Microcalcification is one of the most common radiological and pathological features of breast ductal carcinoma in situ (DCIS), and to a lesser extent, invasive ductal carcinoma. We evaluated messenger RNA (mRNA) transcriptional profiles associated with ectopic mammary mineralization. A total of 109 breast cancers were assayed with oligonucleotide microarrays. The associations of mRNA abundance with microcalcifications and relevant clinical features were evaluated. Microcalcifications were present in 86 (79%) patients by pathological examination, and 81 (94%) were with coexistent DCIS, while only 13 (57%) of 23 patients without microcalcification, the invasive diseases were accompanied with DCIS (χ2-test, P < 0.001). There were 69 genes with differential mRNA abundance between breast cancers with and without microcalcifications, and 11 were associated with high-grade (comedo) type DCIS. Enriched Gene Ontology categories included glycosaminoglycan and aminoglycan metabolic processes and protein ubiquitination, indicating an active secretory process. The intersection (18 genes) of microcalcificaion-associated and DCIS-associated genes provided the best predictive accuracy of 82% with Bayesian compound covariate predictor. Ten genes were further selected for prognostic index score construction, and five-year relapse free survival was 91% for low-risk and 83% for high-risk group (log-rank test, P = 0.10). Our study suggested that microcalcification is not only the earliest detectable radiological sign for mammography screening but the phenomenon itself may reflect the underling events during mammary carcinogenesis. Future studies to evaluate the prognostic significance of microcalcifications are warranted.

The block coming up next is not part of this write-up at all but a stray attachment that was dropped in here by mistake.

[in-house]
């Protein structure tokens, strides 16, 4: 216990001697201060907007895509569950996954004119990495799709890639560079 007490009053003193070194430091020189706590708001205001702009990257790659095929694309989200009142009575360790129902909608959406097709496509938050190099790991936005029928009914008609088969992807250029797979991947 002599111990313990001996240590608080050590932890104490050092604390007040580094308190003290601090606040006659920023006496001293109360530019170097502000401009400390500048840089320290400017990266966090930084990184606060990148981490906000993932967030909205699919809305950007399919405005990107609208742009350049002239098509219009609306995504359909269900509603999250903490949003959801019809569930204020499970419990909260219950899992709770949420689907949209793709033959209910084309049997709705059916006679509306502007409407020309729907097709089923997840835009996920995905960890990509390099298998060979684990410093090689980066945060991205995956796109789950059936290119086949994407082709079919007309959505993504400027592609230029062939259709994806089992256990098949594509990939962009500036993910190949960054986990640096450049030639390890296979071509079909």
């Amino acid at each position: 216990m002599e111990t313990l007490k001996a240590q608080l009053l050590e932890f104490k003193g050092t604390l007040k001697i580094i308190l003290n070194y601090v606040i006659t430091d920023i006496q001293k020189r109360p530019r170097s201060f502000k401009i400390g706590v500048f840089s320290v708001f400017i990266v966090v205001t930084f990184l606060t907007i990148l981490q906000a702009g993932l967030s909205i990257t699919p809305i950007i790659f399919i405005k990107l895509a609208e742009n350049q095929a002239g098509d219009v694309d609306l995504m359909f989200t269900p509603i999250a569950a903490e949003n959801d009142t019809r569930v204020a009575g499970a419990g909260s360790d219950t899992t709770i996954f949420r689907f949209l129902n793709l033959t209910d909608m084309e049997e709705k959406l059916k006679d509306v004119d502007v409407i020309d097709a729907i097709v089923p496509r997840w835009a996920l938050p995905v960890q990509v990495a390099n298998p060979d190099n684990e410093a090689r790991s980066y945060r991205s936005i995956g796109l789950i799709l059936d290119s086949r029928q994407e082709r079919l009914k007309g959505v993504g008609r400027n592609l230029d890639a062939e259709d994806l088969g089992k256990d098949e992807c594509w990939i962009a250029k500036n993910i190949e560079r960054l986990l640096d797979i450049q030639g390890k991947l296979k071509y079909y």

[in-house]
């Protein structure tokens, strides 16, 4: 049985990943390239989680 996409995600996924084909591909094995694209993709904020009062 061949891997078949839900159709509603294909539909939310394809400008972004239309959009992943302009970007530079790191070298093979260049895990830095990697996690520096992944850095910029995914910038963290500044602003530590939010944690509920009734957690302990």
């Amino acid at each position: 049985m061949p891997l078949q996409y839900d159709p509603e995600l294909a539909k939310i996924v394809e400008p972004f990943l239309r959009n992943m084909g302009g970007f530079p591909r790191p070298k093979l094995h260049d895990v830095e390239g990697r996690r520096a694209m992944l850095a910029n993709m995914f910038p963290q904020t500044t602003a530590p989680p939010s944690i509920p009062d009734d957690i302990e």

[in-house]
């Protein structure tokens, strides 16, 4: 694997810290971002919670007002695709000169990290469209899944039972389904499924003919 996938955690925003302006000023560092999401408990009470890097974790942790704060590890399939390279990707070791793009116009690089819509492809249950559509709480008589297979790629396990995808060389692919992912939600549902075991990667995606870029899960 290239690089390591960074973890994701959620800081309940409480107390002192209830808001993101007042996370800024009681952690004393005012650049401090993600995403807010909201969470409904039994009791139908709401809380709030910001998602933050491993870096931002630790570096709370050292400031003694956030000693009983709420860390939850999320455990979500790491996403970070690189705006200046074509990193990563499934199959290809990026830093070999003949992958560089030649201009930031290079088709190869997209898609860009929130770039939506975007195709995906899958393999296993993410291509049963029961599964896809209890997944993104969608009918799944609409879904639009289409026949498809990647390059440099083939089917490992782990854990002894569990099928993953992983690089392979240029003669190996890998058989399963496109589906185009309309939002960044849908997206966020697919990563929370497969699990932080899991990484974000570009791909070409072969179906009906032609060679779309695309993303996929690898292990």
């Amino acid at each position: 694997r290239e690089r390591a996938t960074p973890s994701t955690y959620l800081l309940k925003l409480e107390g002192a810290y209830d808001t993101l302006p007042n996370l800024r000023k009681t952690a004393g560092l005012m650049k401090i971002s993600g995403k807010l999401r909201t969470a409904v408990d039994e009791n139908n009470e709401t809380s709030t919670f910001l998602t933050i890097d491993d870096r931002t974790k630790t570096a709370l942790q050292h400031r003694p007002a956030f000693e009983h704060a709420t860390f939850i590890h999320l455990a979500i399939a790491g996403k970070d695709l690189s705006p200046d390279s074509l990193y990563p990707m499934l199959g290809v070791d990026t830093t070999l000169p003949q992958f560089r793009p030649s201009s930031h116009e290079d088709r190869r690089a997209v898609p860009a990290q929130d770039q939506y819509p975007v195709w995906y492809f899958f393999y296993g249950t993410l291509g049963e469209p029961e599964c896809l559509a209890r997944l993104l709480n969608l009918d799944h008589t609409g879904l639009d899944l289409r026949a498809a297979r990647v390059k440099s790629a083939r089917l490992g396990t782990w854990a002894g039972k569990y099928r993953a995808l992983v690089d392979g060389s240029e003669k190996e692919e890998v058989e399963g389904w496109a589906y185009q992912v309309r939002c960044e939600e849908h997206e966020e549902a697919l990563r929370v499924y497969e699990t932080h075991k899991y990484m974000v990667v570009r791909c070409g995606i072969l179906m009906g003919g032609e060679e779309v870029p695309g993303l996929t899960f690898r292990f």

|Publication status||Published - Dec 1 2020|
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